We’ve been doing a fair bit of future gazing since we launched our Future of jobs commission in June. Here is an update on where we are at and the key themes that are starting to emerge.
What’s the backstory?
The Future of jobs commission is a REC-led coalition of leading employers, academics, think-tanks, recruiters and labour market experts, chaired by MP for Tatton and former employment minister Esther McVey.
The aim is to build a clear vision for the UK labour market. The commission’s work will inform public policy and provide a practical focus on what the brave new world of jobs means for skills and hiring strategies.
What should a future jobs market look like?
Rather than simply predict what might happen, the steer from the commission has been to think big and build a vision to aspire to. Key questions include –
- What kind of jobs market do we want to see emerge post-Brexit?
- Can the jobs market fully meets the needs of employers whilst simultaneously meeting the needs and aspirations of individual workers (and vice versa)?
- How should technology play a part in the evolving world of work?
We want to hear our member’s thoughts on these ideas to help steer the conversation – drop us a line at: firstname.lastname@example.org
How can employers and individuals prepare?
TREC17 was a great opportunity to take stock of how leading businesses are already planning for the future. Analysing workplace demographics, flexible hiring, managing a multi-generational workforce and making change happen on the inclusion front were just some of the priority areas.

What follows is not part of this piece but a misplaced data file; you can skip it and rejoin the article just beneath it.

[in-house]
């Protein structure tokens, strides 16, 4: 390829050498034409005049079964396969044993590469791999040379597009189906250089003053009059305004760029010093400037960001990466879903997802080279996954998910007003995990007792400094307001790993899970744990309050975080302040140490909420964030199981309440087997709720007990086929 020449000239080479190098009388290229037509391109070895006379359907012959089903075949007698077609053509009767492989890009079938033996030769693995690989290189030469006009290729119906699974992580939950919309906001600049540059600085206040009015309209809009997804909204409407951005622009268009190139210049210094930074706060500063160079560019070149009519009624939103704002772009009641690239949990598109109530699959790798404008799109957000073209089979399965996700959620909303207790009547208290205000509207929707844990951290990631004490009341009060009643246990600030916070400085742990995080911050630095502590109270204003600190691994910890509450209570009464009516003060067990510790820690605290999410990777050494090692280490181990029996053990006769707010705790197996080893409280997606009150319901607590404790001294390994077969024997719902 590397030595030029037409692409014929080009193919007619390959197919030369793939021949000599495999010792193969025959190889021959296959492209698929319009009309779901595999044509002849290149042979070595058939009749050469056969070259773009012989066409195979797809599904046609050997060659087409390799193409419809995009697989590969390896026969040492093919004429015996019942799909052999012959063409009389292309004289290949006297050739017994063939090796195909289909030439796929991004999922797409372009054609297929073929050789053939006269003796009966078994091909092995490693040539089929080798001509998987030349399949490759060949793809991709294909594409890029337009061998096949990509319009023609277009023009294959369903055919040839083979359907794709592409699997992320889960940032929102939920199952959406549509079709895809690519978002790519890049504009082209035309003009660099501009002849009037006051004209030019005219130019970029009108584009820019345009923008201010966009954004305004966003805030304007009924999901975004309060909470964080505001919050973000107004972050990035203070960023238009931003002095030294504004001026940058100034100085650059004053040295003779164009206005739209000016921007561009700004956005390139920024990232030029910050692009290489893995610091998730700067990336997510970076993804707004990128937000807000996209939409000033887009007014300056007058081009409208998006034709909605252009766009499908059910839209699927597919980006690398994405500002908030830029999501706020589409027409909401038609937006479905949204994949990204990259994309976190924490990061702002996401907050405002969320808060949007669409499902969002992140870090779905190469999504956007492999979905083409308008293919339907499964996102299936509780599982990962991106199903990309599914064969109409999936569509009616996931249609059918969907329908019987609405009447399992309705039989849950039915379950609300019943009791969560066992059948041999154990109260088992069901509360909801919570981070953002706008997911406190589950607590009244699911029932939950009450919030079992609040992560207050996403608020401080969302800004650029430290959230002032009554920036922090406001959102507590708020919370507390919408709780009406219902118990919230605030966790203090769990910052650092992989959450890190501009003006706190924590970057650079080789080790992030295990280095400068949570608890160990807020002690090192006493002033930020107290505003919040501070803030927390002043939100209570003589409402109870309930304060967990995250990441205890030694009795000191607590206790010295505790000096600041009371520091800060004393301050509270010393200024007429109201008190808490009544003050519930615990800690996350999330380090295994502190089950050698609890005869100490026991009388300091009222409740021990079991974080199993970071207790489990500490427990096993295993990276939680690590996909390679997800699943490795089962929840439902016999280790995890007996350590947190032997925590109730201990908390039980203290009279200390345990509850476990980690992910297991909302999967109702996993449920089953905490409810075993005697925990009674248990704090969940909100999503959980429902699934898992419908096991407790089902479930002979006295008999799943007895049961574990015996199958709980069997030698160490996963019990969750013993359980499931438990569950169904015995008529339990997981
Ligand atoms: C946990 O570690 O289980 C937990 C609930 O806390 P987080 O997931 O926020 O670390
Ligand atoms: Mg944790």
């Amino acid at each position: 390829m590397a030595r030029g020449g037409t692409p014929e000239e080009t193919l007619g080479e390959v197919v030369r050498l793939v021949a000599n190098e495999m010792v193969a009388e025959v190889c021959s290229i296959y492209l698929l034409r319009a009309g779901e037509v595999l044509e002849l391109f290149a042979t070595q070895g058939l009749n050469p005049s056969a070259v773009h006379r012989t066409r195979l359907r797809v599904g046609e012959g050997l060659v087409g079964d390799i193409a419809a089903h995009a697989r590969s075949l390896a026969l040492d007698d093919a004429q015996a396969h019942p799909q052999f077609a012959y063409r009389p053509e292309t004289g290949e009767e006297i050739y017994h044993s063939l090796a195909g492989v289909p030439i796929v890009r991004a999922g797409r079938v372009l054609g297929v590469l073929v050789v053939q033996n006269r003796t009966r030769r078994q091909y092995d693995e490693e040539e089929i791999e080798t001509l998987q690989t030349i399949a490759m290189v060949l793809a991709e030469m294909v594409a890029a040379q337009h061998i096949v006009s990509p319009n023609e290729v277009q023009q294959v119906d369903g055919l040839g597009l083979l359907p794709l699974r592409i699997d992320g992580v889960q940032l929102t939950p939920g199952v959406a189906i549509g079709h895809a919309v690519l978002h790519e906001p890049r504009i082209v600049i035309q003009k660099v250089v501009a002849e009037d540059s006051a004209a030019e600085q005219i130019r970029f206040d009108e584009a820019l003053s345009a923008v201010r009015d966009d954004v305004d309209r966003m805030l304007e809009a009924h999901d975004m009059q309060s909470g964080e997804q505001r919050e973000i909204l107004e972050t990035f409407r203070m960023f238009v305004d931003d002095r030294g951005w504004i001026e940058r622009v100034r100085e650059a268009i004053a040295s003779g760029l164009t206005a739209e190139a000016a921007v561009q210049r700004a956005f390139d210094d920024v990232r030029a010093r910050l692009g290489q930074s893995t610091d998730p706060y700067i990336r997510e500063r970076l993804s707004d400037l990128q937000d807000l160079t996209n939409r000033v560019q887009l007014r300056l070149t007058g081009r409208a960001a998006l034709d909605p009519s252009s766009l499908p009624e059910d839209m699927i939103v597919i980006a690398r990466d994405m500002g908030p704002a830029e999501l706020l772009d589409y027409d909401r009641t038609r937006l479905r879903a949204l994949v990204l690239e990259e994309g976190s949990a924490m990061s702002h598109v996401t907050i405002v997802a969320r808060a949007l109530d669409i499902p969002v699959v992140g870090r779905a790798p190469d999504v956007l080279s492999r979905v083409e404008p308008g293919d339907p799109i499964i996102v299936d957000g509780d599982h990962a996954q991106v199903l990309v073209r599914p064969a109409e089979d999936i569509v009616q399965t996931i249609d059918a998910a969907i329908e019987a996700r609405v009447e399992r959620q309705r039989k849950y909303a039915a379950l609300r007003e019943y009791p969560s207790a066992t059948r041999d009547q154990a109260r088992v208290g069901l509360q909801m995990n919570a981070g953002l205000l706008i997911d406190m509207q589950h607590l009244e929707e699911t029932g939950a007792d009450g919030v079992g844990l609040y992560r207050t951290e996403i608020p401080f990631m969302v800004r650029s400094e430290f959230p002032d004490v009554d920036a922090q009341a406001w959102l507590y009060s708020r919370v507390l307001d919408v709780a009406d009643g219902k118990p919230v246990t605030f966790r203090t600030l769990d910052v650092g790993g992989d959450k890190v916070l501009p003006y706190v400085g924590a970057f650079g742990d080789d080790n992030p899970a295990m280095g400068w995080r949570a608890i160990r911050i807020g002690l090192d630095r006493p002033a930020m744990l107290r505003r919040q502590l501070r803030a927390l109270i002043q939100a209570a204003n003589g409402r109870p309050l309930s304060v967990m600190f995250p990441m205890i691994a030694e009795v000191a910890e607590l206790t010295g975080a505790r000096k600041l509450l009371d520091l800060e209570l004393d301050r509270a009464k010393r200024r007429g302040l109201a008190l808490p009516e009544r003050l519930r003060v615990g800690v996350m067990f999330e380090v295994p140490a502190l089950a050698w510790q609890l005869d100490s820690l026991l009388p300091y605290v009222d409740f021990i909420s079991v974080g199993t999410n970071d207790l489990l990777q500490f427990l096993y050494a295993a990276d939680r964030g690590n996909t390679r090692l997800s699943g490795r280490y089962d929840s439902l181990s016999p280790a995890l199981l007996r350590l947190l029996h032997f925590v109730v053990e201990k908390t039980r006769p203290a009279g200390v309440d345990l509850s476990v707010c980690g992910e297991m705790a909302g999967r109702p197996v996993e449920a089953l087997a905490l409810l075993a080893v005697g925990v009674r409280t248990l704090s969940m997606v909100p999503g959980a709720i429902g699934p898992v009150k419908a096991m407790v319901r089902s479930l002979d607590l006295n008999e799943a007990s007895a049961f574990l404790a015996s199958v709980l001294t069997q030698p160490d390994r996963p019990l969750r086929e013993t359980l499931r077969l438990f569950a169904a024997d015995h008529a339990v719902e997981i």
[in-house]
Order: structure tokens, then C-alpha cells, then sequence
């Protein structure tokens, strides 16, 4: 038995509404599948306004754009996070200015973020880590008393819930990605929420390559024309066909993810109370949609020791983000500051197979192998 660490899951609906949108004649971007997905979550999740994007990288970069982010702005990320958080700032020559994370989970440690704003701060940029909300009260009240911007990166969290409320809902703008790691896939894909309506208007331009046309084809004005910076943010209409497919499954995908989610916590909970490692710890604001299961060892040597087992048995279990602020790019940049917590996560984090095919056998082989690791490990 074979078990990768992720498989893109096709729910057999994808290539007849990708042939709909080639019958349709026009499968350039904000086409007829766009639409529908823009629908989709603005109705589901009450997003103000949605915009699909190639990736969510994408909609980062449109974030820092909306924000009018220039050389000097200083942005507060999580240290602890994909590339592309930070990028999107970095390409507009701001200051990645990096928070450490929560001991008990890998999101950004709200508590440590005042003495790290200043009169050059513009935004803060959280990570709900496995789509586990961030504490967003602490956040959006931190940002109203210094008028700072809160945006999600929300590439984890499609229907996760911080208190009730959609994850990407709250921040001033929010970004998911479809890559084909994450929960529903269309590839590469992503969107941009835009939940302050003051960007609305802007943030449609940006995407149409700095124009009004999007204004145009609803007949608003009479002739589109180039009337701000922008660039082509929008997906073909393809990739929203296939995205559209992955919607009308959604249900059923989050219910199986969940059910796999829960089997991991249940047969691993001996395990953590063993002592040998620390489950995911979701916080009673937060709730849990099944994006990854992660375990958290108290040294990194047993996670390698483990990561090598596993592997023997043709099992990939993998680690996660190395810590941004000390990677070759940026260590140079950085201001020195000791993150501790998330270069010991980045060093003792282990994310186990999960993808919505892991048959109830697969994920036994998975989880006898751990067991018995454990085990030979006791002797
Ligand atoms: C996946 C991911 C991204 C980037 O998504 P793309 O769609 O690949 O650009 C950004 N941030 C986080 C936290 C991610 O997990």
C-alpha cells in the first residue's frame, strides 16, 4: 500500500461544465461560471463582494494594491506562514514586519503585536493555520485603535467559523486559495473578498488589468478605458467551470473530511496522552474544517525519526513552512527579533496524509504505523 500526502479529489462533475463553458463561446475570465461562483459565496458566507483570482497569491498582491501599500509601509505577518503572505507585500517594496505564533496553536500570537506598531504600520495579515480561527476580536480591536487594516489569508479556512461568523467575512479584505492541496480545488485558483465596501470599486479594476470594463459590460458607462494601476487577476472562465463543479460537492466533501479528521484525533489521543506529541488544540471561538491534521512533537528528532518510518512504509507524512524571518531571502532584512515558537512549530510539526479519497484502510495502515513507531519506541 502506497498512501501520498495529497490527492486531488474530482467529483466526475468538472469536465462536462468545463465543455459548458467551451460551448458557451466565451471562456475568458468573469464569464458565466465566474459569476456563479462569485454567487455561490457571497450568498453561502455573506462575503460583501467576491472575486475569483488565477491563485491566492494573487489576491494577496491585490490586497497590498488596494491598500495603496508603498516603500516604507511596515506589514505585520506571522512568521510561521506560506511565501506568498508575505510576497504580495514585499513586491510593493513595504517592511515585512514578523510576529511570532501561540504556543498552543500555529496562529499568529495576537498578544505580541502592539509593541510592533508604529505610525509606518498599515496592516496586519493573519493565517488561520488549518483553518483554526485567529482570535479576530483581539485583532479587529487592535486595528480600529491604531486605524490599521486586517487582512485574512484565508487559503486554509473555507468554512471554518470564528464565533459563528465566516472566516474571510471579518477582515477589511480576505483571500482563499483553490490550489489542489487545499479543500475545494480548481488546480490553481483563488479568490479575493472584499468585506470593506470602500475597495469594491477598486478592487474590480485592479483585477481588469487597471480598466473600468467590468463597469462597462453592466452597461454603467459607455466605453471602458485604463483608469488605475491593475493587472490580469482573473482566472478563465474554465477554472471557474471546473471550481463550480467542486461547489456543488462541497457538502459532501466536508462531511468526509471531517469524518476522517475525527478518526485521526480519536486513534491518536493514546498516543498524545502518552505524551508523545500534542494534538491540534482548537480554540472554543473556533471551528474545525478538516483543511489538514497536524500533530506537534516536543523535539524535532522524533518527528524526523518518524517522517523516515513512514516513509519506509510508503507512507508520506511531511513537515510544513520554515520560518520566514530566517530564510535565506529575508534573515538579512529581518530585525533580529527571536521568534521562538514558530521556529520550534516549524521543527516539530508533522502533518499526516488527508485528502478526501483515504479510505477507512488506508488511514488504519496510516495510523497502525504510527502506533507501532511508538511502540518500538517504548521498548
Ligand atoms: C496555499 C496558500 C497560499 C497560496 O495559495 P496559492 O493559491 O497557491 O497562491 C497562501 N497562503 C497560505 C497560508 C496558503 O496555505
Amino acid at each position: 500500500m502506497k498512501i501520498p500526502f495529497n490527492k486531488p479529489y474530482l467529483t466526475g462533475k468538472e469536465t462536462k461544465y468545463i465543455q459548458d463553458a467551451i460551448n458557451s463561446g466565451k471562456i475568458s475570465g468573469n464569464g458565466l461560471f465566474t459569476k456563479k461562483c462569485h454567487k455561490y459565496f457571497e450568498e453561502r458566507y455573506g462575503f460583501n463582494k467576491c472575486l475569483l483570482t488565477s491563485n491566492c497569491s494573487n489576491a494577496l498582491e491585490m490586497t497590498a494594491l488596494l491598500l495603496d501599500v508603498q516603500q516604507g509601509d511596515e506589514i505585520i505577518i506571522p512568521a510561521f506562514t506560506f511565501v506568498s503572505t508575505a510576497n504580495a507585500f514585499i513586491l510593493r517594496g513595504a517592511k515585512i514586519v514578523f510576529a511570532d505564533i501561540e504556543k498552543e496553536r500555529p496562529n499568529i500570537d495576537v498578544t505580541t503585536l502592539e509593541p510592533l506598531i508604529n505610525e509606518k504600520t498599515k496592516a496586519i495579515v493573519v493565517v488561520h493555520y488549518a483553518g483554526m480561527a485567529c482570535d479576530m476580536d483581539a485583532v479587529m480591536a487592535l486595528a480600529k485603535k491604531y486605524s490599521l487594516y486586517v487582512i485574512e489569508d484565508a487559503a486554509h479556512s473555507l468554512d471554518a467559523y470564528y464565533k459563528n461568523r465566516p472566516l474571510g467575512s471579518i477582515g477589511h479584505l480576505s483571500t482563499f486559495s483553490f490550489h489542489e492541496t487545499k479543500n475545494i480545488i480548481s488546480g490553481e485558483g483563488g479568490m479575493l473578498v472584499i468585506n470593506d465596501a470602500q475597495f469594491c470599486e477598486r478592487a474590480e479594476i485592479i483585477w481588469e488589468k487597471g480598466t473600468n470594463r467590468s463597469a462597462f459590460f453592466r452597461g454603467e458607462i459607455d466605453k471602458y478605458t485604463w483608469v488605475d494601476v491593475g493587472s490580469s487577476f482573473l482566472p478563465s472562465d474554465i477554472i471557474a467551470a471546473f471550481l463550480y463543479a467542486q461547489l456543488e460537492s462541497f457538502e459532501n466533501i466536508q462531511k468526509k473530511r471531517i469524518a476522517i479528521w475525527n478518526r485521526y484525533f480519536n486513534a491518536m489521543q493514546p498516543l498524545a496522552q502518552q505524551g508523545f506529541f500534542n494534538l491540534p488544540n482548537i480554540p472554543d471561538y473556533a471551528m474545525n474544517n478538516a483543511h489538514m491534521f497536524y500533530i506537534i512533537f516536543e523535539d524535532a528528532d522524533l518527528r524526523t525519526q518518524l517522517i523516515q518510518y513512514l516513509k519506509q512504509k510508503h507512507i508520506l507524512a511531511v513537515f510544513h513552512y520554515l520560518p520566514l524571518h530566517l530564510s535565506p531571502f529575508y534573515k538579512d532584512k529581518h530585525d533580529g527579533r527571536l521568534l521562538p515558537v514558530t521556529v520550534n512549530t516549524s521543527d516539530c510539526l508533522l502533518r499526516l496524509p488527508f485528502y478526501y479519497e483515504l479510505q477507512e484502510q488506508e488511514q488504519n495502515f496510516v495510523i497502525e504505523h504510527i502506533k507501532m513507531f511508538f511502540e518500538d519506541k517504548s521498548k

At the same time, it’s more important than ever to prepare the next generation for the future of work. This reinforces the mantra we have been taking forward since our Youth employment taskforce back in 2010: let’s build a world-class careers network in our schools and colleges.
The commission’s work will provide some fresh thinking to help make this happen.
What place will the recruitment industry occupy within a future jobs market?
Will technology drive ‘dis-intermediation’ or will recruiters provide an increasingly important outlet for clients and candidates looking to make sense of an evolving jobs landscape? A core aim of the Future of jobs commission is to take stock of how seismic changes to the way we live, work and do business will impact on the work and role of recruitment professionals.
In launching the commission, Esther McVey made the point that “there has never been a more important time to take stock of what the future employment landscape will mean for individuals, employers and policy makers”. The final report will be published in October and we will continue to provide regular updates and seek member input as we build our vision for a future UK jobs market and our industry’s place within it.
What are your views on some the discussion points flagged above? What other future-facing issues would you like to put forward? Let us know your thoughts at